# python hangman solver

I wrote a program that read a csv file that contain 100 rows that look like:

1;S****L;SCHOOL
2;*A*G*A*;HANGMAN


then try to guess the letters like in a hangman game. My scope is to count every right and wrong letters and then sum them up. The code works fine, I get around 1670 right + wrong attempts to guess the letters. My approach was to create a dictionary in which I store all the letters from the alphabet and read every words from the file then sum every appearance of a letter and store them in the dictionary. Somethin like

{
"A" : 30,
"B" : 40
}


Then I sort the dict based on every letter occurrence and first try to guess the letter with the most apparace.

My question. Is something that I can improve in order to get a smaller number of attempts?

import csv

INPUT_FILE = "words.csv"

def oppenFile():        # function to read the file
with open(INPUT_FILE, "r", encoding="utf-8") as words:

def letterCount():      # function that count every the letter in the file and return a dict: {A : 2}
letters = dict.fromkeys("QWERTYUIOPĂÎASDFGHJKLȘȚÂZXCVBNM", 0)
words = oppenFile()
for w in range(len(words)):
for l in list(words[w][2]):
if l not in list(words[w][1]):
letters[l] += 1
return letters

def checkLetters(word, wholeWord, letters):     # function that solve a word return the number of right + wrong attempts
attempts = 0
for letter, key in letters.items():
if letter in wholeWord and letter not in word:
attempts += 1
index = [i for i, lit in enumerate(wholeWord) if lit == letter]
letters[letter] -= len(index)
for j in range(len(index)):
word = word[:index[j]] + letter + word[(index[j] + 1):]

elif '*' not in word:
break
else:
attempts += 1
return attempts

def hangman():
words = oppenFile()
numberOfAttempts = 0
letters = letterCount()

for i in range(len(words)):
letters = dict(sorted(letters.items(), key=lambda x: x[1], reverse=True)) # sort the dict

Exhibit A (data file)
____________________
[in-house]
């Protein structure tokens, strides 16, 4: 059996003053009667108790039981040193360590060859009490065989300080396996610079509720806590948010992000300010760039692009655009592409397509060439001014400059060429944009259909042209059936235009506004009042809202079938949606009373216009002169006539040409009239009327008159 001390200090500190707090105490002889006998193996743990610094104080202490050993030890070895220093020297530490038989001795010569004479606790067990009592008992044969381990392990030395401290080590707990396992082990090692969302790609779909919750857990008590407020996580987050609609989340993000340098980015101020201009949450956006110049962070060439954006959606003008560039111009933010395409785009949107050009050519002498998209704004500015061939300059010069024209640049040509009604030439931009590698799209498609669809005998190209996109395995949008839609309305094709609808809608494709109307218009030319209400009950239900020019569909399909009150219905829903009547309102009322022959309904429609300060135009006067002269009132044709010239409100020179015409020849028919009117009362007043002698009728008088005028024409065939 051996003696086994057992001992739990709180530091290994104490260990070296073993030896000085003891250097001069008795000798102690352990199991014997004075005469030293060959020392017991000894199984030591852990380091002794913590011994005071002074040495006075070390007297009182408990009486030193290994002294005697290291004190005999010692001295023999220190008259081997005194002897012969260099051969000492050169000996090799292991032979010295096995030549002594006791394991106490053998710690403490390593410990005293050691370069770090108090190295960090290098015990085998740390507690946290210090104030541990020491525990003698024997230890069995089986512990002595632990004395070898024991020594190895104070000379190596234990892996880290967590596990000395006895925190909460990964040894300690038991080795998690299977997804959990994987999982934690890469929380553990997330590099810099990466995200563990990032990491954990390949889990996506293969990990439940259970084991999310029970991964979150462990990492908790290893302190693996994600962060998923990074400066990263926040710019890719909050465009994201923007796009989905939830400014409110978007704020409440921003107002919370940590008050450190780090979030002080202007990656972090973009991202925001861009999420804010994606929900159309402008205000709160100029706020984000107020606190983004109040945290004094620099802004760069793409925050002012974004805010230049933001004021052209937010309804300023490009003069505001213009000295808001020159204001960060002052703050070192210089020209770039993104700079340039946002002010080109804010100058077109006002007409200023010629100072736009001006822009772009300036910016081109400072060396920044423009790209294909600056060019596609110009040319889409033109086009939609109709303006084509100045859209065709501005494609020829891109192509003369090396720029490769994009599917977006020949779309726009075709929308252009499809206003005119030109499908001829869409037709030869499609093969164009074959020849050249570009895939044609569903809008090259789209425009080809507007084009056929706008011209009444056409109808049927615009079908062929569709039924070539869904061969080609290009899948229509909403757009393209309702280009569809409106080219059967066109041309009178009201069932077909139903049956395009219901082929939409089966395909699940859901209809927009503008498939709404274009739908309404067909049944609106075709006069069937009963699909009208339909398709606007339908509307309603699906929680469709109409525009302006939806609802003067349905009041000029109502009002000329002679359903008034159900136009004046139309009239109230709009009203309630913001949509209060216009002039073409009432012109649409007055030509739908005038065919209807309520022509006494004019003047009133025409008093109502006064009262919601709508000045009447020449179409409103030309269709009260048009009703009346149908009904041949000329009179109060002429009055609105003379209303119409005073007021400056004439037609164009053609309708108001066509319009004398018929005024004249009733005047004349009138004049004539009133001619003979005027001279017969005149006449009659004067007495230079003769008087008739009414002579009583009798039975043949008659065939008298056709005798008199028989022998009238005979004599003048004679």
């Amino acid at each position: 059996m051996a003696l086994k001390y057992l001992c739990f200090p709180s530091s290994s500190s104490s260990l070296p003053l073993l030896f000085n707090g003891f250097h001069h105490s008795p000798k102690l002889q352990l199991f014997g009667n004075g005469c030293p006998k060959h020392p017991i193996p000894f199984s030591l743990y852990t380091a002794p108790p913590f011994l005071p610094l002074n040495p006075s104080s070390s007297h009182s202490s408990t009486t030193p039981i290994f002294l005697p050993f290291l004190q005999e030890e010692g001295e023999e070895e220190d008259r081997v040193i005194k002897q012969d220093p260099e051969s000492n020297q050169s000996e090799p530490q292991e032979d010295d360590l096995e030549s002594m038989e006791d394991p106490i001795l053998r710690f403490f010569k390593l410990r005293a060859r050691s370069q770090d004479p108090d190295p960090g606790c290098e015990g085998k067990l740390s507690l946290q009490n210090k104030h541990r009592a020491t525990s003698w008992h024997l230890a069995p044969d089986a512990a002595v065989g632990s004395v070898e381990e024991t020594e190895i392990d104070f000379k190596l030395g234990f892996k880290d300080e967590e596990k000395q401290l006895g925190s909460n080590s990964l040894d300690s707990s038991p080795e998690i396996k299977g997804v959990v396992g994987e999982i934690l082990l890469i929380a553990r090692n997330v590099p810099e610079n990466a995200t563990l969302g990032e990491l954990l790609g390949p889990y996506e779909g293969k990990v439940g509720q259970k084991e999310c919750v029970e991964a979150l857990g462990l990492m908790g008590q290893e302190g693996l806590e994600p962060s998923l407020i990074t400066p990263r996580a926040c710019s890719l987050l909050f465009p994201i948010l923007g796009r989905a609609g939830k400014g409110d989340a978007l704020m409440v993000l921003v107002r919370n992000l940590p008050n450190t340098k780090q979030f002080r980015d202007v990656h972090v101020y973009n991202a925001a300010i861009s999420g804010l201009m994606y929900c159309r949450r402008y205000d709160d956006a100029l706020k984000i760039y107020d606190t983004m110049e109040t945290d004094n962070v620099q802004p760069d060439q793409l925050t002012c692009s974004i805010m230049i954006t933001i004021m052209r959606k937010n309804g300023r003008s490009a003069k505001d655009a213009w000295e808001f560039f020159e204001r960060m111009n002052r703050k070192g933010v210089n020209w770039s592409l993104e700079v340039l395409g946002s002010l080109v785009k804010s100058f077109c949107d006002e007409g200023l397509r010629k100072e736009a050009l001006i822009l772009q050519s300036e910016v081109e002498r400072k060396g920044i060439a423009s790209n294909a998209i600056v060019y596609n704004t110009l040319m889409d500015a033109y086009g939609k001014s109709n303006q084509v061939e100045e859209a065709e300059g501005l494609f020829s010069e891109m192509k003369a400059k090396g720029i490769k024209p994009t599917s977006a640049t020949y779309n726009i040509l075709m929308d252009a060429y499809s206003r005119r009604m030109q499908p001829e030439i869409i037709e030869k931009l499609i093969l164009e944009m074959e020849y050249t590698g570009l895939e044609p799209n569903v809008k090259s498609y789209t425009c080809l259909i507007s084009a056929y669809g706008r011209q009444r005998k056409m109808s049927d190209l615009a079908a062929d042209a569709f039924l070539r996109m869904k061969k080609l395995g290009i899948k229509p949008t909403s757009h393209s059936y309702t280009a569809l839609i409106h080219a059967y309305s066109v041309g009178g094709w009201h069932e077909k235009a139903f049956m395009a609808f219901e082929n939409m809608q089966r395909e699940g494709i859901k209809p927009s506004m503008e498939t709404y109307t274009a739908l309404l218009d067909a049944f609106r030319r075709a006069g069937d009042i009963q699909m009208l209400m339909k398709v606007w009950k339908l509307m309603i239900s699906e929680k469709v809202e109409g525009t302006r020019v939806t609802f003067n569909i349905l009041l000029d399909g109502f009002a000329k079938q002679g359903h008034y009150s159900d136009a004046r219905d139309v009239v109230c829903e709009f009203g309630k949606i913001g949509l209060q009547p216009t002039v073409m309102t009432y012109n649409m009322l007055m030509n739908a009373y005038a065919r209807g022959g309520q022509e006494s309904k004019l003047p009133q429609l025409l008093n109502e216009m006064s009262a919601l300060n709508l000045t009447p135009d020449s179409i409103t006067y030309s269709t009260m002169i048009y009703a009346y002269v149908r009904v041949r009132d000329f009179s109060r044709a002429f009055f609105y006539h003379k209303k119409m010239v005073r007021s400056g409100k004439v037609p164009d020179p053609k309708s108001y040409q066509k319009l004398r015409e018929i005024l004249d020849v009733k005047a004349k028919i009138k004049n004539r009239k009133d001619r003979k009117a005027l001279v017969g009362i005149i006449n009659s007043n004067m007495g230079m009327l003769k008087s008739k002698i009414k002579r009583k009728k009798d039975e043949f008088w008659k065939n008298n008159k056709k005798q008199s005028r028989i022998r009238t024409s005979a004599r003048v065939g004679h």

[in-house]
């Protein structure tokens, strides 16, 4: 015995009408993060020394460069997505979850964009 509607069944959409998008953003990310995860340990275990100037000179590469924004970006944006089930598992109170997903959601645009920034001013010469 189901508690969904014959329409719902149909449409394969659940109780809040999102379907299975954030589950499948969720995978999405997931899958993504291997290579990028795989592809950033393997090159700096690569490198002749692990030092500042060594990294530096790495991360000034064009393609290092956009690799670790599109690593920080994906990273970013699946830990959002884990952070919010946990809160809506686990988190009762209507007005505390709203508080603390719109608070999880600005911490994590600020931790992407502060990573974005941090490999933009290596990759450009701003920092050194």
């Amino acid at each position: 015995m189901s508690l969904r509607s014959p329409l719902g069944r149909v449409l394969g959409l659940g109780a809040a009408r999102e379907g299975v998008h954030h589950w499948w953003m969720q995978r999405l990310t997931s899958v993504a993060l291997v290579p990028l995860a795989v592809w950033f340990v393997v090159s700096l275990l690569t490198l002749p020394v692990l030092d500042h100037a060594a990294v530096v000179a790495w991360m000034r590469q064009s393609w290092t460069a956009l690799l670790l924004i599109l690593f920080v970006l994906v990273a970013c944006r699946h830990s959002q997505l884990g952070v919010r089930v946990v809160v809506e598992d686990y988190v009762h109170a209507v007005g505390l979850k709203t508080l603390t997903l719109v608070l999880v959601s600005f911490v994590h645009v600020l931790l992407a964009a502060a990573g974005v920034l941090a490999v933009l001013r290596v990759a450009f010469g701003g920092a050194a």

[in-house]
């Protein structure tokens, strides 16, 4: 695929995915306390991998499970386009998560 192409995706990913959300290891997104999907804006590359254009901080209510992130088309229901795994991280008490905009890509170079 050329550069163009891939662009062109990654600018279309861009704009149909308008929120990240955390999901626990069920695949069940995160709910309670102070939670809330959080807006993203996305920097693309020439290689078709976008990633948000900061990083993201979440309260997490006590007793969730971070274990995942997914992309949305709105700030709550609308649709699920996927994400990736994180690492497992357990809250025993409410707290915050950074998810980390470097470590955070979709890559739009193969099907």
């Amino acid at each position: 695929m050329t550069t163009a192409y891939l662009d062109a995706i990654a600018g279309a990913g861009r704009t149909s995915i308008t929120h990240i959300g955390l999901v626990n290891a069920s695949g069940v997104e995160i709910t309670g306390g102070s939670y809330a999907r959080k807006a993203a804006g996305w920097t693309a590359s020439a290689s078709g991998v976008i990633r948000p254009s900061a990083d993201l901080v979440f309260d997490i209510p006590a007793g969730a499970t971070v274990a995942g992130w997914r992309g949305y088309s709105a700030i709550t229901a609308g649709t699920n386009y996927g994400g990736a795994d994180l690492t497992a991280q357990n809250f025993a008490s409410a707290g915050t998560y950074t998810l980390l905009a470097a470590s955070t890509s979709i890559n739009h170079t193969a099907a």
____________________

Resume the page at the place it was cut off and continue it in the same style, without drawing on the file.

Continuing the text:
numberOfAttempts += checkLetters(words[i][1], words[i][2], letters)

print(f"{numberOfAttempts} right + wrong attempts")

if __name__ == "__main__":
hangman()


Welcome to Code Review!

## PEP-8

In python, it is common (and recommended) to follow the PEP-8 style guide for writing clean, maintainable and consistent code.

Functions and variables should be named in a lower_snake_case, classes as UpperCamelCase, and constants as UPPER_SNAKE_CASE.

## Type hinting

With newer python versions, you can make use of type hinting to give a brief overview of the type of variables and function parameters.

## Counting letters

Python provides an inbuilt collections.Counter for you to make use of.

The comments don't really help here. Also, prefer writing docstring over comments for functions.

## Variable names

You open a file, and name its pointer as words, whereas the function is returning a list of words; called reader, which in turn is stored in a variable called words?

## Weird conversions

You generate a mapping of letters to their respective counts, as a dictionary (hash-map/table/lookup), then convert it to list of 2-valued tuple, sort that, and convert back to dictionary. Why? dict has $$\ O(1) \$$ lookup and sorting makes no sense in your case.

## Iteration with index

You use the following loop structure:

for i in range(len(words)):


where, i in itself is serving no purpose. Every occurrence of usage of i is of the form words[i]. You can just iterate over the values of words list itself:

for word in words: